One Sunday morning not so long ago, I stepped out of my flat in Lyme Regis and walked down the steep hill into town. The day before, I had seen a poster advertising a book sale at the Marine Theatre and I was off to see if there were any old or unusual story books to be had.
I quickly scanned the stalls, discounting the usual book sale ballast: the musty Agatha Christie paperbacks; the ancient National Geographics; the redundant volumes of Encyclopaedia Britannica. Still on the hunt for treasure, I noticed one particular stall that, from a distance, seemed to have a pleasing variety of old hardbacks on display.
As I approached – even before I could make out the black lettered title on the spine – a tall, dark-red, cloth-bound book caught my eye. There was something familiar about its size and distinctive colour. Surely, it couldn’t be? Could it?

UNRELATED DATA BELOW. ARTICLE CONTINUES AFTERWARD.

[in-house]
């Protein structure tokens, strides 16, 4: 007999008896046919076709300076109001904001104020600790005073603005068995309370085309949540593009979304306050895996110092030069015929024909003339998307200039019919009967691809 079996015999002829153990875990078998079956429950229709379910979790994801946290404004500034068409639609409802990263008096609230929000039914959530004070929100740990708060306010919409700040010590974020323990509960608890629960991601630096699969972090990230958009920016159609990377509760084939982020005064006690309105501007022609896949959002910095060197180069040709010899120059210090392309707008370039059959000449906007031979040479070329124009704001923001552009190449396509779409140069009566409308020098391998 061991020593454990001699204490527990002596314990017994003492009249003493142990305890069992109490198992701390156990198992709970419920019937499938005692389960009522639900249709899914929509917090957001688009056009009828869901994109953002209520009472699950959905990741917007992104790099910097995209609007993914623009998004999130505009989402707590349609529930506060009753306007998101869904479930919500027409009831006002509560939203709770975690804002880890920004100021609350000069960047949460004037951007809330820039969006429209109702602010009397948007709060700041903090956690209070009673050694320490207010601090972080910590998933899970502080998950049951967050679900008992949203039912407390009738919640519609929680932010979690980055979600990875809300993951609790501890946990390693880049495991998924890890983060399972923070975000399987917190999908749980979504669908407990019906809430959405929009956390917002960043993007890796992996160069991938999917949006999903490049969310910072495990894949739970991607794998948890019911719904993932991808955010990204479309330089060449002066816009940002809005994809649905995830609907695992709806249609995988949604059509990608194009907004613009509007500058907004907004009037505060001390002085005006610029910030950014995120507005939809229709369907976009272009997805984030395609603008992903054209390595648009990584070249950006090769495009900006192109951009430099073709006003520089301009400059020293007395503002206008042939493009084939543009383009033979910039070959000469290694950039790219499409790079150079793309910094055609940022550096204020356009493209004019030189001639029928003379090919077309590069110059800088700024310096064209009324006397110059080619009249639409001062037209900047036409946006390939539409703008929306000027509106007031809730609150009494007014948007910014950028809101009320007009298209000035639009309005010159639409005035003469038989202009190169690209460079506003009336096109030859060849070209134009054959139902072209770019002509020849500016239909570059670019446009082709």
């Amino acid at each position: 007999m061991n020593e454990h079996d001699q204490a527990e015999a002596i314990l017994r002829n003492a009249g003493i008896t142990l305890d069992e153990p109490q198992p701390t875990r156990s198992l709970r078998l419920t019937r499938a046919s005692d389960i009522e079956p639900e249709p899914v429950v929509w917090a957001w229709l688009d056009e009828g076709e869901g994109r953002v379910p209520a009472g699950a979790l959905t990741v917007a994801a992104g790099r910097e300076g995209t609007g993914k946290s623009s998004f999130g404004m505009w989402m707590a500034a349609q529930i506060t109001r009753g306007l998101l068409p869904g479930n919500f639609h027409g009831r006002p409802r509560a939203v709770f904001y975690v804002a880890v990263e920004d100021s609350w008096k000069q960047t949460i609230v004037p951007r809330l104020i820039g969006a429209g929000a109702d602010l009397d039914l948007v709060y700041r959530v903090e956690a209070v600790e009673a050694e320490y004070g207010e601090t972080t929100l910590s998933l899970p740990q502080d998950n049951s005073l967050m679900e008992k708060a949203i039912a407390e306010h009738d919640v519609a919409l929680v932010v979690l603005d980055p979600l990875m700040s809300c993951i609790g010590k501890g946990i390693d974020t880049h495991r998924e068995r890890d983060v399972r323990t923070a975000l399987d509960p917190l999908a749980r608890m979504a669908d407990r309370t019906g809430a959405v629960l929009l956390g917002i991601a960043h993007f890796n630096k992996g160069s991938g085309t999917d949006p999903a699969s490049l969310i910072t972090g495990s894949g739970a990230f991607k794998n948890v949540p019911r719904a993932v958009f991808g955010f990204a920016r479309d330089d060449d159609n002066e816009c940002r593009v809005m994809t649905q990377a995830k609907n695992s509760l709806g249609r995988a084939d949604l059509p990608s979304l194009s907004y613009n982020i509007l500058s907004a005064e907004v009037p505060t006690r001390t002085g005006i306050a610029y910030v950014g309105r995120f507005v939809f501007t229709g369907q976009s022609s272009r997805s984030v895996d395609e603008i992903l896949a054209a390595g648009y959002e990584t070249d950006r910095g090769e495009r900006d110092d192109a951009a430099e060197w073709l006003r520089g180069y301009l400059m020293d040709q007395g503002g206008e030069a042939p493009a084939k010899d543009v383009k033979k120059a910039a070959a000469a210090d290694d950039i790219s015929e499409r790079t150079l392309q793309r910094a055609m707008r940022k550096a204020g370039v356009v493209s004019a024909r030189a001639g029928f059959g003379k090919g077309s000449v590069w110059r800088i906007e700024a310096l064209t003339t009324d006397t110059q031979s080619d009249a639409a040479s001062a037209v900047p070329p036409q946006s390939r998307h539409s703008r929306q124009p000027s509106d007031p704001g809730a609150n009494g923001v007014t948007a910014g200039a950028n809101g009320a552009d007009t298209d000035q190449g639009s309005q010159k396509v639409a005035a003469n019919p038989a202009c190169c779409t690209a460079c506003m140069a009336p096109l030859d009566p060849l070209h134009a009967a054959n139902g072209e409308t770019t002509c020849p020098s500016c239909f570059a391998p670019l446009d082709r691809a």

I plucked it eagerly from the shelf and held in my hands a copy of the first story book I had been given as a small child: The Margaret Tarrant Story Book. I opened the covers and looked at the fly sheet: “Published in London, 1947” – just two years before I was born. Treasure indeed and mine for the princely sum of £4.
My childhood copy disappeared many decades ago and I hadn’t given it a thought for years. But when I flicked through the pages, I remembered all of the stories and how much I had loved them when I was five or six. There were two special favourites: Old Duster, the tale of a mouse who went to sea and The Faithful Knight, a story of chivalry and derring-do.
Was this where my love of stories really began, I wonder?